Anneke Scott

AnnekeScottAnneke Scott is a leading exponent of historical horn playing and an influential performer, teacher, and researcher. Her work takes her across the globe and throughout the centuries of music with a repertoire incorporating music and instruments from the late seventeenth century through to the present day. She teaches at the Royal Welsh College of Music and Drama, the University of Birmingham, Trinity Laban Conservatoire, and the online music lesson platform Play with a Pro. Her research influences her teaching, and she has published a natural horn method based on her research sources.

Anneke is principal horn of period instrument ensembles including Orchestre Révolutionnaire et Romantique, The English Baroque Soloists, ensemble Pygmalion, The Orchestra of the Sixteen, the Irish Baroque Orchestra, and the Dunedin Consort and Players. She also appears as a guest principal horn with orchestras and ensembles worldwide.

Anneke has an international solo career, and her discography embraces three centuries of virtuosic horn works. She is frequently heard performing the famous baroque obbligato arias of composers such as Bach and Handel as well as solo concertos from that period. Her solo recordings also include three discs focusing on the music of Jacques François Gallay.

Anneke enjoys collaborating with a wide group of musicians and is a key member of a number of chamber music ensembles including nineteenth century period brass ensemble The Prince Regent’s Band, the harmoniemusik ensemble Boxwood & Brass, historic wind ensemble Syrinx, and ensembleF2. She regularly works with leading period keyboardists including Steven Devine, Neal Peres da Costa, Geoffrey Govier, and Kathryn Cok and period harpist Frances Kelly.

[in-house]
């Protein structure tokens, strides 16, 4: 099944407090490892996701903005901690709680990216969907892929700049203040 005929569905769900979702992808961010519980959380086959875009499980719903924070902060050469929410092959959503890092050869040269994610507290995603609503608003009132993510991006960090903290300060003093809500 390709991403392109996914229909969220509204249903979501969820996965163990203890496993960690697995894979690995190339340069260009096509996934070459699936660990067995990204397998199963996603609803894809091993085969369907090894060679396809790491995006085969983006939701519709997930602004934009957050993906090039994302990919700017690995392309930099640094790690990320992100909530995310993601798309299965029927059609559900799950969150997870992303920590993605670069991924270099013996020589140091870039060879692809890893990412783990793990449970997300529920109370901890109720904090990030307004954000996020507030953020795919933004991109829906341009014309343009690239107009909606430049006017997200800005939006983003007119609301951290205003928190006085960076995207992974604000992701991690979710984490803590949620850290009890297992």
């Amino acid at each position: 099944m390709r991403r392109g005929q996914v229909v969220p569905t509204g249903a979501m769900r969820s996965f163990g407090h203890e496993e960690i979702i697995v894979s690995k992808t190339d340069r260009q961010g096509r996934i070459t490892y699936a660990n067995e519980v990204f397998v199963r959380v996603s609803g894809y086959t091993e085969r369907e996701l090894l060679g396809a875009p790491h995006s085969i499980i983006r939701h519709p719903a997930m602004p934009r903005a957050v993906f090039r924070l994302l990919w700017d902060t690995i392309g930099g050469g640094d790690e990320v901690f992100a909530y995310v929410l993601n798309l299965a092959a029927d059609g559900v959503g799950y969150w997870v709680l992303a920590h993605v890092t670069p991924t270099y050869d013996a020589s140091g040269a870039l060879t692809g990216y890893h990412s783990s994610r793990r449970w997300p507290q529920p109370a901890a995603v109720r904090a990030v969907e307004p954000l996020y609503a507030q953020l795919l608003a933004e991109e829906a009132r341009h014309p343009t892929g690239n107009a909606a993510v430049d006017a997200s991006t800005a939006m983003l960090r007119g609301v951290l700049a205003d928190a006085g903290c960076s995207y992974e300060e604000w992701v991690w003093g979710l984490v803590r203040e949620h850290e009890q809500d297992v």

Claude Maury

mauryClaude Maury is one of the leading Belgian hornists, specializing in natural horn, and is professor of natural horn at the Conservatoire in Paris and Versailles.

Claude was born in Belgium in 1956 and studied modern horn and chamber music at the Conservatoire Royal in Mons, Wallonia, Belgium. Further studies with Francis Orval, André Vandriessche, Michel Garcin-Marrou, and Hermann Baumann led to his first job with the orchestra of the Opera Royal de Wallonie in 1974, then in 1976 as a mem ber of the French Belgian Radio and Television Orchestra. After winning prizes at the Gallay competition for natural horn in 1981 and the natural horn competition in Bad Harzburg, Germany in 1984, he left the orchestra for a career freelancing on period instruments.

Claude plays on a regular basis on period instruments with the ensembles La Petite Bande, the Orchestra of the 18th Century, the Orchestre des Champs-Elysées, Les Musiciens du Louvre, Anima Eterna, Les Arts Florissants, Opera Fuoco, and le Parlement de Musique. He also plays occasionally with the Amsterdam Baroque Orchestrata, Concerto Köln, Tafelmusik, The English Concert, Bach Collegium Japan, and others. He has recorded many solo and chamber music CD’s, mainly on natural horn.

Jeroen Billiet